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Canadian best practices take centre stage at financial conference in China


Date: Thursday, February 26, 2009
Author: Investment Executive

Professional financial education system fundamental to healthy marketplace, Wilton says.


An increased focus on education and proficiency of brokers, planners and advisors must be part of the regulatory changes to come out of the current world financial crisis, according to CSI, Canada’s leading financial educator.

This message was one of the central themes discussed at a symposium being held for leading members of China’s securities industry earlier this month in Boao, China. The symposium was co-hosted by CSI and the Securities Association of China (SAC), and brought together representatives of some of Canada’s leading financial institutions and more than 150 executives from China’s securities industry to share ideas and discuss the recovery challenges now faced by both countries’ financial industries.

“The resiliency of Canada’s financial system has put us in the spotlight. China is looking to our systems and regulations to help to develop their own best practices and risk management programs,” said Roberta Wilton, president and CEO of CSI. “Response from the Chinese industry and regulators to the event was extremely positive. They found the information shared by the Canadian delegation to be valuable, thoughtful, and thorough.”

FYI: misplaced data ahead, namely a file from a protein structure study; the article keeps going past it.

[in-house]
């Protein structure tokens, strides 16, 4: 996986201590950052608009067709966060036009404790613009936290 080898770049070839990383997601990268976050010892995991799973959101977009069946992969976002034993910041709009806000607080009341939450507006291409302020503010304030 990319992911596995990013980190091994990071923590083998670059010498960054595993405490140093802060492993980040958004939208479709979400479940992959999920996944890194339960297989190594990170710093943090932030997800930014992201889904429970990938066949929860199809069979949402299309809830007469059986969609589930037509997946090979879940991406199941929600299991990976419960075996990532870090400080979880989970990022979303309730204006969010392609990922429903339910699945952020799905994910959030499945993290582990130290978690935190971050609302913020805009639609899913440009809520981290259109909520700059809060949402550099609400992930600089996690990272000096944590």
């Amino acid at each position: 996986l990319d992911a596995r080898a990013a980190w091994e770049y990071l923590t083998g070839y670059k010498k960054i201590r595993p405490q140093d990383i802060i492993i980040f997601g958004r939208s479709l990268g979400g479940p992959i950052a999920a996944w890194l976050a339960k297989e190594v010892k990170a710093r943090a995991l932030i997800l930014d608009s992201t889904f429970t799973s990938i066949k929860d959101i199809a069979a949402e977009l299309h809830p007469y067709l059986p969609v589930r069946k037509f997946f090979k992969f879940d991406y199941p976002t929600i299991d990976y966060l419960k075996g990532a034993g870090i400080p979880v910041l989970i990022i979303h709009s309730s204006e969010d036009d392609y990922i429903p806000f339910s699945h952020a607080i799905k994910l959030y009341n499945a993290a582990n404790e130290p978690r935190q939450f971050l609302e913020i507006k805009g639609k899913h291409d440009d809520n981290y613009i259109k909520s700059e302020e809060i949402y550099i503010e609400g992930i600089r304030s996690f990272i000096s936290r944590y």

CSI has been working closely with China’s securities regulators as the country’s securities industry emerges onto the world stage.

As regulators place a greater focus on risk management, one of the areas they must look into is the education and proficiency of front-line, client-facing, financial professionals in their own country, the CSI says.

“The client/advisor relationship is one of the points of highest risk. This is where things go off the rails most often, and where liability is most likely. The advisor is the primary link between products, markets, clients and the firm. When that link breaks, risk escalates,” Wilton added.

She pointed to the Portus hedge fund debacle as an example of what can occur if advisors do not fully understand what they are selling.

“What seemed self-evident and basic is not anymore. Timely, responsive and pragmatic training is pivotal as a precursor and not an after thought to market development,” Wilton said.

She urged investment firms, under pressure to cut cost, not to discount the value of training that goes beyond the minimum regulatory requirements.

The Canadian delegation headed by Wilton consisted of an impressive cross section of industry leaders and experts from the Canadian financial services sector. Also on hand were senior management members and experts from Bank of Montreal, Royal Bank of Canada, Scotia Capital, National Bank as well as consultants from the McKinsey & Company and Manchester Consulting.

“CSI has played an important educational role in China’s industry over the last 10 years,” said Wilton. “Our new Shanghai office is a sign of our commitment to continue our education partnership with the SAC and the Chinese financial industry, as it continues to integrate its markets into the world economy,” she concluded.